if he has acquired this knowledge through various sources, he uses it in counter attitudes and opposites. We do collect facts, but we
ignore the spiritual reality behind them. So we can say that man has advanced in the field of information technology, but he is
spiritually declined. The more information he has, the more ignorant he has come to be. Despite this abundance of information which
is flying all around, human nature is not understood and real peace is sought in the every day activities.
Emergence of a New World
After the last bulletins the windows darken
And the whole city founders readily and deep,
Sliding on all its pillows
To the thronged Atlantis of personal sleep,
The ocean of sleep is very calm like the Atlantis. In sleep, a new world of ideas open up in which the poem addresses some issues.
The concept of new world and a new power is furthered through the imagery of winds, which rise as son as we sleep and turn off our
lights. In sleep, a new word emerges. This is the world of agitations and questions, which arise from out inner self in sleep, which
challenge the people who are proud of their knowledge. Perhaps it is due to these that we drown ourselves in daily activities to avoid
the prick of our conscience. In the world of nature, a new power is awakened and begins to act. The furious activities of the wind defy
all the false achievements, vanities and superfluities of daily life. The wind shows absolute disregard for the newspapers and
magazines of which we are proud. The wind ruthlessly tears them into shreds, flinging them. This new world in sleep questions our
knowledge and challenges our achievements and shows powerless we are in nature.
Wilbur‘s naturalism is fully explicit here when mocks at the collective knowledge of human existence and renders it a waste in front
of the mystical and religious consciousness, which should be the ultimate aim of our life.
Corruption of Media
And the wind rises. The wind rises and bowls
The day’s litter of news in the alleys. Trash
Tears itself on the railings,
Soars and falls with a soft crash,
The winds rise and hurl the newspapers into the streets. Newspapers become insignificant and before the power of nature. Nature is
truth and media is corruption and falsehood. When falsehood strikes against truth, it perishes. The same is the case with the
newspapers, they are torn apart by the winds and battered against the surfaces and the newspapers are unable to defend themselves,
because they are corrupt and strengthless. Thus the winds reject all the media. They fly like uncontrolled flight.
Vanities and Real Character
The flying newspapers reach the park where we find plenty of human beings who have been symbolized here as the statue and
the winds slap the newspapers on the face of the statue, as the poet says,
Scamper the park, and taking a statue for dead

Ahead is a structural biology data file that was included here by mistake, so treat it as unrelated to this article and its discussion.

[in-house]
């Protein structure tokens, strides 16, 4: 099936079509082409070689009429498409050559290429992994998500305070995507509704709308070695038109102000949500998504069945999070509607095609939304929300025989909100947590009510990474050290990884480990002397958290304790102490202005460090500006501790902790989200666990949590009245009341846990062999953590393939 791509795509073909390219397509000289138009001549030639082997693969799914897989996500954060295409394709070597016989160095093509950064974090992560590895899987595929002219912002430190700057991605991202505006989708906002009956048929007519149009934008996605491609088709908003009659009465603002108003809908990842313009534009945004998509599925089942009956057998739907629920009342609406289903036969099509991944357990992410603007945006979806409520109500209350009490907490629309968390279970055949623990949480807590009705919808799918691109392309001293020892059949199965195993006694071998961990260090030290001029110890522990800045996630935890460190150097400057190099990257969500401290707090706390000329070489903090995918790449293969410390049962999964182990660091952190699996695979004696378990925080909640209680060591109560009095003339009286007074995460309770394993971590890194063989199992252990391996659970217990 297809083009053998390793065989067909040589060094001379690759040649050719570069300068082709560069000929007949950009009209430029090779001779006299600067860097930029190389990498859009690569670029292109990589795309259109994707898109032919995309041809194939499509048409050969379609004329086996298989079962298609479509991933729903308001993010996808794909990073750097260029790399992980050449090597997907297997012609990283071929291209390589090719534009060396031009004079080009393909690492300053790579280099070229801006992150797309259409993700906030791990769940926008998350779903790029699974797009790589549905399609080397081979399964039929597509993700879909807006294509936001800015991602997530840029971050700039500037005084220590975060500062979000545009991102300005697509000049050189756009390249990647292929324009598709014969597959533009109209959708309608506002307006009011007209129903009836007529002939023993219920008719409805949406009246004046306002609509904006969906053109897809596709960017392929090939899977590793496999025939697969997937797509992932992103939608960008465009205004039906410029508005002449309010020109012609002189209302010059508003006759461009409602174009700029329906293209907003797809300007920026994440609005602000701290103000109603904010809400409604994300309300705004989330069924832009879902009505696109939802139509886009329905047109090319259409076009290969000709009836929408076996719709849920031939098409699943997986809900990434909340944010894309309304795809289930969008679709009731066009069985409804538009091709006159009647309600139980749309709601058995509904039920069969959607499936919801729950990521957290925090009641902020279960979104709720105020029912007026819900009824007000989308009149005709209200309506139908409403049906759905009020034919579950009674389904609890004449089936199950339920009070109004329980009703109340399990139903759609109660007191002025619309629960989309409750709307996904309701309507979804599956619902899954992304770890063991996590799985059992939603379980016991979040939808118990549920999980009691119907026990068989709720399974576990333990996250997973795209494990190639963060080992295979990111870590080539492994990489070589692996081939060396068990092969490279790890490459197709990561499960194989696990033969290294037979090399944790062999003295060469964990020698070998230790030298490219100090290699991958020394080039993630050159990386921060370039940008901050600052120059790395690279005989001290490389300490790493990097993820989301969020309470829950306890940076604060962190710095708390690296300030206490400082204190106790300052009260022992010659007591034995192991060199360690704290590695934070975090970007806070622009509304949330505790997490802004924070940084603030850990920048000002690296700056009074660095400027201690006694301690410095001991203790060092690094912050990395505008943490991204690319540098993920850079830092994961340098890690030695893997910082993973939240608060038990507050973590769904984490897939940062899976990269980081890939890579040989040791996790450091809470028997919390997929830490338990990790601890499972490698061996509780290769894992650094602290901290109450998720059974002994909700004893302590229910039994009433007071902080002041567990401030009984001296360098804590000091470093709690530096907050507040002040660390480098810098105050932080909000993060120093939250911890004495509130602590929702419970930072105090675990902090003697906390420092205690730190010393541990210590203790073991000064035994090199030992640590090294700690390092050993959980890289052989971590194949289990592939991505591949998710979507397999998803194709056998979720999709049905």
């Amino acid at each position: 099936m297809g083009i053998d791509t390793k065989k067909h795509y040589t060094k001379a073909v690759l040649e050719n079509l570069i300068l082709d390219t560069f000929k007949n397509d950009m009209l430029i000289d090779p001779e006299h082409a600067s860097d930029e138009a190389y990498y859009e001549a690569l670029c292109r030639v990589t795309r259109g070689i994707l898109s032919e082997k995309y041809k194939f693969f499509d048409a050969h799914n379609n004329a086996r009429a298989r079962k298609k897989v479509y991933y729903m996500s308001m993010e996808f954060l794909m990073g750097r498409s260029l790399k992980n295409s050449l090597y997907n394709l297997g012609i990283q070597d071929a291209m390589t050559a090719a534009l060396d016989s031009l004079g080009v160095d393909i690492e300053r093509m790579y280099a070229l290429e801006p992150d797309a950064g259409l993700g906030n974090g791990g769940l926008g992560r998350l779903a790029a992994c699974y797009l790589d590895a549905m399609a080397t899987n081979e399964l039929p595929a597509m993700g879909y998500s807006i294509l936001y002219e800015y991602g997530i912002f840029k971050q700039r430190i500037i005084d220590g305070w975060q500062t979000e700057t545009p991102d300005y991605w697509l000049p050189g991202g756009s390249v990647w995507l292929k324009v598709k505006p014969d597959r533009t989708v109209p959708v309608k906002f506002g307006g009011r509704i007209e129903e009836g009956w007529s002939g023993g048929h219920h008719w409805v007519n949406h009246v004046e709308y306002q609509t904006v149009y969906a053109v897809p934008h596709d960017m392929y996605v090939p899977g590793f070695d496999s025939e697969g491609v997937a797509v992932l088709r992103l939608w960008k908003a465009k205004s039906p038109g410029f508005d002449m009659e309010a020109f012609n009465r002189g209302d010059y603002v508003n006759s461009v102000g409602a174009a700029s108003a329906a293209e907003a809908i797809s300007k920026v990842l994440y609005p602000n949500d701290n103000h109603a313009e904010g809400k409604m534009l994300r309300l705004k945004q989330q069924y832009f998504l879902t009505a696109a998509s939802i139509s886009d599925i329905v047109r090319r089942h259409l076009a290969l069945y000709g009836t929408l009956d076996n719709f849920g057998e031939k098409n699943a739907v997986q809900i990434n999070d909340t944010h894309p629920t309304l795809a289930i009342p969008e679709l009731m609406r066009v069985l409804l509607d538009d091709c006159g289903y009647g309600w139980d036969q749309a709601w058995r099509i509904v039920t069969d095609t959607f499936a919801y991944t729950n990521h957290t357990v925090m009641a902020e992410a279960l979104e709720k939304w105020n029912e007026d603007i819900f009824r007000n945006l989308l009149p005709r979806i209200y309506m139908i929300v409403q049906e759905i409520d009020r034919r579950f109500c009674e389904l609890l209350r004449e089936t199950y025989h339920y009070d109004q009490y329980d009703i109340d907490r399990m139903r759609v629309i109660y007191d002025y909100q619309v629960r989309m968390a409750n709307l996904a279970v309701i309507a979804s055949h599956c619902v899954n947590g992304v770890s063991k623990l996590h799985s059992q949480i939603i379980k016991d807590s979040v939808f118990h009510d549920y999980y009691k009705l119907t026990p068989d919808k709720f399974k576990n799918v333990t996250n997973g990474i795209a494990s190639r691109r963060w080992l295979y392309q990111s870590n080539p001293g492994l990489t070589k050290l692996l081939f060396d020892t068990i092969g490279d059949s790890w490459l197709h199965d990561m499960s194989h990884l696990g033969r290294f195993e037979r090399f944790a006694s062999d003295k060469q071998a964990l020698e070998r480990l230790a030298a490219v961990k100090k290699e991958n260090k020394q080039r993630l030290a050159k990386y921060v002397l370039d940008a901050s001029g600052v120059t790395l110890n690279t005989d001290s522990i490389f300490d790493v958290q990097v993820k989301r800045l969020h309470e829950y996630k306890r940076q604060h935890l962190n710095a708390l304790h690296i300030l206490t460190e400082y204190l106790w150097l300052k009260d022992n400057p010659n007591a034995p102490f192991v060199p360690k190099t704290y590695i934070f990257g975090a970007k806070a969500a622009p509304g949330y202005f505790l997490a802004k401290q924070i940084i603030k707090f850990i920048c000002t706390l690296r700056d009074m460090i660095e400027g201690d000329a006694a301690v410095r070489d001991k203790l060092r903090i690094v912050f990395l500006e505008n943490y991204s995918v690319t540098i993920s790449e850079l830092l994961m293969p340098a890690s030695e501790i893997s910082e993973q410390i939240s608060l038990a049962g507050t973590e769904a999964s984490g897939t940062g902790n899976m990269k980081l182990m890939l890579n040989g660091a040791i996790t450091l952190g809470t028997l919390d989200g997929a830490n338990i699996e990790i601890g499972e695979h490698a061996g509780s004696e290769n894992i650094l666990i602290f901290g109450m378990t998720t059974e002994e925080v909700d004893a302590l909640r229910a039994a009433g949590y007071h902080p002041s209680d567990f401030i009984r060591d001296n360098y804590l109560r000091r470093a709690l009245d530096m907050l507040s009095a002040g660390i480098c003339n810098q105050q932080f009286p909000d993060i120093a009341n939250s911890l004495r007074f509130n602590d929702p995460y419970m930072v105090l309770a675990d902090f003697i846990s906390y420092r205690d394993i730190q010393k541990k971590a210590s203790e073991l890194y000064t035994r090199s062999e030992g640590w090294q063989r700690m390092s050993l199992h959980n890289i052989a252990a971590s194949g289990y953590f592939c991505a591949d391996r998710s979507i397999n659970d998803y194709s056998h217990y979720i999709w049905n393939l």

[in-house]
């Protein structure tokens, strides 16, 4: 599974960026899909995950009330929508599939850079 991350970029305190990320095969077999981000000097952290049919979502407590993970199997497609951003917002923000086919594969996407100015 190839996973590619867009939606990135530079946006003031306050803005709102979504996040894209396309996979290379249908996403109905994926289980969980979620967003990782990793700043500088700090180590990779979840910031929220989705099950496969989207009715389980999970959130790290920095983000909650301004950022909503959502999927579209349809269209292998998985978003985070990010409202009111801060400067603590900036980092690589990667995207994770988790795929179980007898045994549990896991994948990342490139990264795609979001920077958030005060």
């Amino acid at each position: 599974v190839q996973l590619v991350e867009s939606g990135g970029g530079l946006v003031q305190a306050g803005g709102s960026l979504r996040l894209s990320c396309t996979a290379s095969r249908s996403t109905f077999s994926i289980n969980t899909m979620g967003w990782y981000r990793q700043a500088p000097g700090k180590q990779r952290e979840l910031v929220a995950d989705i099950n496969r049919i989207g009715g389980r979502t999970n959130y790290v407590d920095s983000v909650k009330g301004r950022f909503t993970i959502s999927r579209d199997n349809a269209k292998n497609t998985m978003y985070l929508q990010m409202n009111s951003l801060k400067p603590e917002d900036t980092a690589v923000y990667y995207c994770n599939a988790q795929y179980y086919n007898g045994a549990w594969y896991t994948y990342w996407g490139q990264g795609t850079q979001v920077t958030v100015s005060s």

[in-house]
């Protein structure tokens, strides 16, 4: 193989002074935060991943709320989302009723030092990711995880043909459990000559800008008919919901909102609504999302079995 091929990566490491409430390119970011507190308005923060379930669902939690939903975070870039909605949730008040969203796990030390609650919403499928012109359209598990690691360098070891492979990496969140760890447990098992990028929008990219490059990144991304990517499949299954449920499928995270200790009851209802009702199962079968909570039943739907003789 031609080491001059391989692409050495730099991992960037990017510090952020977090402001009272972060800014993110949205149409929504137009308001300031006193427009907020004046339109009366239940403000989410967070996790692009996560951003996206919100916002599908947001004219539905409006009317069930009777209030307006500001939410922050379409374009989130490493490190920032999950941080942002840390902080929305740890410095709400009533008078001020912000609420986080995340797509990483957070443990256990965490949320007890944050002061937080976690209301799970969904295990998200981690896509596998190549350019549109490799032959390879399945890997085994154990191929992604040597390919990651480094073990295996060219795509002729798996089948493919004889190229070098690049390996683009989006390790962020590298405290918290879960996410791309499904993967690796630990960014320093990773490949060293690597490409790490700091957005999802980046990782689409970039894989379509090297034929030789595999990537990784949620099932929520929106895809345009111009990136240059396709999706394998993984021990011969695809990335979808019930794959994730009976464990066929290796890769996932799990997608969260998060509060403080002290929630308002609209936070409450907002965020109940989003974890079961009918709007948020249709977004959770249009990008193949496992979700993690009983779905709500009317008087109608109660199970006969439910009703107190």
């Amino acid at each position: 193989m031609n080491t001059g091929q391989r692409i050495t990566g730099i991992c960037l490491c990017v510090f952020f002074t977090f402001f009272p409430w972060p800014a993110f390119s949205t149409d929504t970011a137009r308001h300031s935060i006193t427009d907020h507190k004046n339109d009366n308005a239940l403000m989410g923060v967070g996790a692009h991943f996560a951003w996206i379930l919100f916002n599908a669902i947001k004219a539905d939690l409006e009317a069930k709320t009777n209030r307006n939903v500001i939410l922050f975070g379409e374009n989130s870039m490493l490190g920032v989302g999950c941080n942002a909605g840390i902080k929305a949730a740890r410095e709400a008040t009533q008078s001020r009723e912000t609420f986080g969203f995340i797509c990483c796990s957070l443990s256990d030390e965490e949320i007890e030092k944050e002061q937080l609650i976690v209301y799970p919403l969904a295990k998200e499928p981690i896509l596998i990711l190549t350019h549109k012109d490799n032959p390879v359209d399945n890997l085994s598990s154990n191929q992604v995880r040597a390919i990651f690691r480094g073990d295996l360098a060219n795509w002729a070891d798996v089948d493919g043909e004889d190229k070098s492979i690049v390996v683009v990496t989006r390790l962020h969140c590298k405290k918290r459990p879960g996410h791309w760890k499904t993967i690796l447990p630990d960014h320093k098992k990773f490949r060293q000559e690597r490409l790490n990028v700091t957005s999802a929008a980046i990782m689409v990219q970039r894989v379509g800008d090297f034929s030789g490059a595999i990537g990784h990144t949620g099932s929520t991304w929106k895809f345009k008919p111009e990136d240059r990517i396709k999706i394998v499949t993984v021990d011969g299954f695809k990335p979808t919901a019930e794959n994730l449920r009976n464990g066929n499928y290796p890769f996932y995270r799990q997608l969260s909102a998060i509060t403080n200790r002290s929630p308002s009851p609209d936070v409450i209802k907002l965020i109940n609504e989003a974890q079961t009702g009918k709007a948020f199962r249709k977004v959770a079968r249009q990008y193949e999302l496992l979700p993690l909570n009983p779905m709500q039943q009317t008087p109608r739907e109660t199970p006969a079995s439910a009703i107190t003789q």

Strike at the positive eyes,
Batter and flap the stolid head
And scratch the noble name. In empty lots
Our journals spiral in a fierce noyade
Statues are motionless symbols of human vanity. The wind attacks the statue and slaps their faces. Here lies a lesson for man that
decline is our ultimate fate. Greatness is to sought in character, not in status otherwise they will be attacked by nature. Characters,
good behavior, attitude and action will keep us alive even after death. Weather and winds demolish constantly. They don‘t accept our
standard of greatness and reputation. Greatness lies in character and morality rather than in actual appearances and motionless
Immortality of Human Existence
In empty spaces, newspapers gather our ideas, notions and general facts into the blank spaces. All the things in columns are
meaningless. All the natural elements are cursing human beings. The law of nature is that we are mortals. Immortality is not for
publicity. To whom are we propagating that we are immortal and after all why? We are violating the laws of nature. Night is always
heavy on mortals if there is no good in us. We fear darkness as suggested in the following line:
After the last bulletins the windows darken
We are mortal. That is truth and reality. We must accept reality and modern world is the world of appearances. We even try to present
realities as appearances.
Insignificance of Newspapers
Newspapers are important in our life, but the poet challenges their importance. The poet discusses that there is no point of printing the
papers because a lot of energy is consumed and wasted in their production, as their ultimate goal is destruction. The newspapers go
waste. They lack the universality of literary taste. Works of literature abide even today after many centuries. Shakespeare‘s Dramas,
Milton‘s poetry and Jane Austen or Dickens‘ novels are afresh even after centuries. The only reason being they were mostly written
for public awareness or societal change and development. They are universal, but the newspapers are insignificant because their basic
aim is propagation, instigation, plot mongering and rigging. They are insignificant; therefore, they are tossed about in the dirty places
‗Wilbur is a rebel‘
This is an apt and just assessment of Tony Heywood. Wilbur‘s subjective bent is that he challenges the established norms. Here again,
he satirizes the newspapers. But he also discusses that change is the spice of life otherwise, something significant today will become
insignificant tomorrow. If a proper charm is not maintained in the quality of a commodity, its value diminishes. This is what we can
say about After The Last Bulletins in economic terms. However, the poem is a good example of modern poetry and perfect